You can spend what feels like your entire life looking at the numbers in Google (NASDAQ:GOOG) Analytics. The reports just go deeper and deeper, with each area bringing up more questions about what's relevant and what's not. Or what's actionable and what's not. There are probably lots of developers that would rather just get on with making their next app.
This may explain why Google recently made the decision to allow developers to link their Google Analytics with their Google Play Accounts. It not only means monitoring one dashboard instead of two; it also means a more streamlined report which Google calls a "referral flow." A post on the company's developer blog from Ellie Powers provided the details:
"For each campaign, you can see how many users viewed listing page in Google Play and how many went on to install your app and ultimately launch it on their mobile devices," Powers writes. "With this data you can track the effectiveness of a wide range of campaigns--such as blogs, news articles, and ad campaigns--and get insight into which marketing activities are most effective for your business."
Ultimately, this probably has less to do with Google putting more monitoring capabilities into the hands of indie developers and more to do with appealing to ad agencies and big publishers that have to work harder than ever to deliver successful marketing campaigns. For the majority of developers, Android or otherwise, there's probably not a lot of data to show, and what there is probably isn't very encouraging. I suspect many indie developers will be slow to bother linking their Analytics and Play accounts because they assume they haven't yet reached enough critical mass to see a major benefit from reports like Referral Flow.
This may ultimately be short-sighted, however. You don't have to be the size of a GameLoft or a King.com to test out techniques and approaches to increasing engagement. Take Powers' example of blogs, for instance. Many developers have one, where they talk about new apps or works in progress. Referral Flow will provide a better picture of whether those blog posts actually lead to real installs (and, more importantly, activations) of their products. Marketers calls these "conversions," and if your blog posts aren't getting any traction at all, it may be time to think about the effort involved. A developer could conclude he's better off focusing on an ad campaign, or he might invest in a little search engine optimization to draw more of the right traffic to their blog.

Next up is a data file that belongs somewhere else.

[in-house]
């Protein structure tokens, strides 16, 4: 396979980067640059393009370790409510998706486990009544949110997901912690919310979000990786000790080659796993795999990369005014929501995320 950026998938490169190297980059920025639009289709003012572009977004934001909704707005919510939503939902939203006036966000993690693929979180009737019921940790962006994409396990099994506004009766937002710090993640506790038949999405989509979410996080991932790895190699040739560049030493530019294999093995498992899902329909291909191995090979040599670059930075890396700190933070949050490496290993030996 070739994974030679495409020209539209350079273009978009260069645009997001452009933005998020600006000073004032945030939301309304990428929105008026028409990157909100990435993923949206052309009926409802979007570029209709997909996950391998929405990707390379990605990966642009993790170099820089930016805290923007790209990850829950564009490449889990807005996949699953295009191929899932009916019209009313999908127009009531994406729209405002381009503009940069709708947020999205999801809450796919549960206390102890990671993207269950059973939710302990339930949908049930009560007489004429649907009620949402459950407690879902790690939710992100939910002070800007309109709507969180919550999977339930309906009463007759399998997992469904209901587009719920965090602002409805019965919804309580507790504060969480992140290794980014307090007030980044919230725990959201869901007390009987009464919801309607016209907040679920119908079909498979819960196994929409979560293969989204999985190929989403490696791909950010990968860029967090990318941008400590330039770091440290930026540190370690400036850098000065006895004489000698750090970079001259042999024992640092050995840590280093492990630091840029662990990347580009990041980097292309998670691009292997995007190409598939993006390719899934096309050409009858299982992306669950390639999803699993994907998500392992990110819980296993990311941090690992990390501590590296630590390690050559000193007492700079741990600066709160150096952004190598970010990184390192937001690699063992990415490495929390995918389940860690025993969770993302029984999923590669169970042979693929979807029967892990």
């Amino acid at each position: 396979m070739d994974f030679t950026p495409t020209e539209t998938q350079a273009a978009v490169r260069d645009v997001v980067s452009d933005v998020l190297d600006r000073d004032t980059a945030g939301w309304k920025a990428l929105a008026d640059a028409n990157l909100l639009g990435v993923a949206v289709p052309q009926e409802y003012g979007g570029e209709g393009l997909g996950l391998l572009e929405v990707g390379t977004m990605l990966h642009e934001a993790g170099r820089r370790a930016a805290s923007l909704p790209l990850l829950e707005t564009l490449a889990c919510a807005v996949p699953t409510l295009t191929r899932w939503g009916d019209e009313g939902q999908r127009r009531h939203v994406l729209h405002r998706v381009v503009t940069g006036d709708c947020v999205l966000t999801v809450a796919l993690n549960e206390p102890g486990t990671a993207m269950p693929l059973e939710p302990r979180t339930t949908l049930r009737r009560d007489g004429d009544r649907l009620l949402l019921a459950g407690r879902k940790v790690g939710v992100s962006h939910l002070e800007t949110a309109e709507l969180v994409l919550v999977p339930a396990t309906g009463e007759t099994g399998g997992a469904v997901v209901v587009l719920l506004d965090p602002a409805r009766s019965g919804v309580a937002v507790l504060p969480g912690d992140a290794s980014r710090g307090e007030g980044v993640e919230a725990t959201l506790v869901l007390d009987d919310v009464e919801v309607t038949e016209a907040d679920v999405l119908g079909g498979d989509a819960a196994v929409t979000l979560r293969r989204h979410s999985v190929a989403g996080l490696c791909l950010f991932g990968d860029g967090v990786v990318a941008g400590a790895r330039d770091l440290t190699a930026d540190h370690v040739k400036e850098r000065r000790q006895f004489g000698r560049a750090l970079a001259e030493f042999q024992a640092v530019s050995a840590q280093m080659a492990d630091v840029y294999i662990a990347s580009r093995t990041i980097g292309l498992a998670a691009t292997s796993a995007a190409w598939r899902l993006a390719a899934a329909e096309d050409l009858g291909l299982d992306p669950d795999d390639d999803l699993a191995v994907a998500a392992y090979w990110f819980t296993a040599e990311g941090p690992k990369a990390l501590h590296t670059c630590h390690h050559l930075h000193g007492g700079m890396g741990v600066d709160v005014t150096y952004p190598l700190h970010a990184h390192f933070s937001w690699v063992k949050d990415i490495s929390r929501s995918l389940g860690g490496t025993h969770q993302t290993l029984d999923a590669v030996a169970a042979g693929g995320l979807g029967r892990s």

As their apps attract more customers there will be plenty of opportunities for developers to take a closer look at even more advanced analytics platforms, whose reports we often cover here on FierceDeveloper. But in the meantime, Google Play Referral Flow should not be overlooked. The biggest challenge I see and hear about in discussions with developers is that when they consider mobile analytics, they don't even know where to start. You don't really have to know. Start anywhere. You'll get somewhere. -Shane